Keet asks, “If you're preparing a meal on the boat for honored guests, what do you make?”
If you cruise at all, you know that what you make when guests are aboard is whatever you currently have stored in lockers in sufficient quantity that you can serve that many people. Sometimes, you do something really nice for friendly fellow boaters. Sometimes, you’re lucky to find stale pretzels. It depends a great deal on how long it has been since the last provisioning stop.
The cruiser culture is amazingly generous and open. People share everything when necessity requires. Socializing is lubricated with shared food and beverages. The trick is not to have something really special -- the trick is just to have something to share. A bag of chips, a box of crackers, a hand made dip, a fresh baked loaf of bread with butter, or a cabbage slaw salad to add to the fish someone else supplies.
If you are just getting started in the cruising life, I encourage you to take these steps:
Guest Food -- Keep a box or locker of foods that you pull out only when you have a guest aboard. For example, I keep a spice cake mix and can of pumpkin at all times so I can throw together breakfast muffins. I always have a bag of chips and a jar of salsa that are off limits as well. Cream cheese keeps for weeks in the refrigerator, so I maintain a supply of dried herbs and a box of crackers which I can throw together when needed.
Signature Drink -- Do not underestimate the value of creating your own boat’s signature drink. Once you’ve selected the drink, always always ALWAYS have the ingredients in stock. For Don Quixote’s drink recipe, see Stormy Sunset.
Pot Dinner -- In contrast with pot luck, pot dinner is a recipe you can make in large quantity in your pressure cooker. Make sure you have at least one recipe for which the majority of ingredients are dried or cured. Like your guest food, you save these ingredients until either the last few days before you provision or for the night you come into an anchorage to see a boat you haven’t visited with in four weeks. The pot dinner recipe should be something you can throw into the pot and pressure cook for a half hour while the rest of the family is frantically scraping sand and hair out of the cockpit. Ours is a tomato basil soup which I’ll write up as my next cooking idea.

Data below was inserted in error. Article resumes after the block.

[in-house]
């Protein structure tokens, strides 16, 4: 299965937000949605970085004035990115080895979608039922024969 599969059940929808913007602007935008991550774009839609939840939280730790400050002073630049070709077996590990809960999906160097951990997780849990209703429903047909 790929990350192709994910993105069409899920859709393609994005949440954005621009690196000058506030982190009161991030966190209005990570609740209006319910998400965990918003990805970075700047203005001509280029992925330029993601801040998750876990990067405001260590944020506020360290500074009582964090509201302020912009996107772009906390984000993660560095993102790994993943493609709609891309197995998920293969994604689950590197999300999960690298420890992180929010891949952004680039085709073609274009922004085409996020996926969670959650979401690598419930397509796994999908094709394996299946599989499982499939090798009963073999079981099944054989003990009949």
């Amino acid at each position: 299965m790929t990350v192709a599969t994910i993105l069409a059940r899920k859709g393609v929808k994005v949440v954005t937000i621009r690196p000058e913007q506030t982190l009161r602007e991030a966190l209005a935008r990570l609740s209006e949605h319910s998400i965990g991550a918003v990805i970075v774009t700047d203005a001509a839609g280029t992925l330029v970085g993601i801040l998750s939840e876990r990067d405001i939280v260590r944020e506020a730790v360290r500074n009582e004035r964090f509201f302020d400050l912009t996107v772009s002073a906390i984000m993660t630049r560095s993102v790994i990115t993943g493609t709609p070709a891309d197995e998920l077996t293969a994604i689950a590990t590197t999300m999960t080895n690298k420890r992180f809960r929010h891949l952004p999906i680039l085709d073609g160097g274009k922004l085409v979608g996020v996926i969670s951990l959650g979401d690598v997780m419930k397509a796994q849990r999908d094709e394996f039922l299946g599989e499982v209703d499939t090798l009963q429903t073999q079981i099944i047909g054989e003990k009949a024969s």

Note to cruiser dreamers: It takes about a half hour for any boat to roust out their own offering, wrestle it into the dingy and row over to your boat. Any cruiser who manages this maneuver more rapidly is not a good guest. We all need time to hide the dirty underwear.
Bottles of Wine -- The other side to this equation is what do you bring when invited. Of course Guest Food can travel either way; You serve it or you take it to another boat. You can’t nip to the nearest liquor store on your way to a fellow anchored vessel, however, so stock up. Cheap is fine, just make sure you have conveniently stashed away a good half dozen “guest bottles” you can grab when you go visiting.
Portable Dishware -- Nobody ships out with enough glasses, plates, and utensils for guests. When you visit other boats, take your own dishware as well as your shared food. If you are new to the boat, you won’t be expected to help with clean up. Just take your dirties with you. I recommend a sturdy, plastic carrying bag for this purpose that you can sluice out after visits. We use a two dollar variety available from Ikea. If you are visiting a buddy boat -- and thus routinely meet up for breakfasts, hikes, dinners, and other adventures -- you should ease your way into helping with after meal clean up. Some galley chefs will fend you off, others welcome your assistance. Play it by ear.
Remember Your Ratio -- We have five mouths to feed. Most boats we visit have considerably fewer. As a result, we contribute proportionately to shared meals. Remember, most cruisers have a well thought out plan to provision the boat from Point A to Point B. Particularly if you are in a zone with “next services 2 weeks”, we all have enough food aboard to feed our family for the duration and not a great deal more. It is rude to eat two days of another boat’s rations.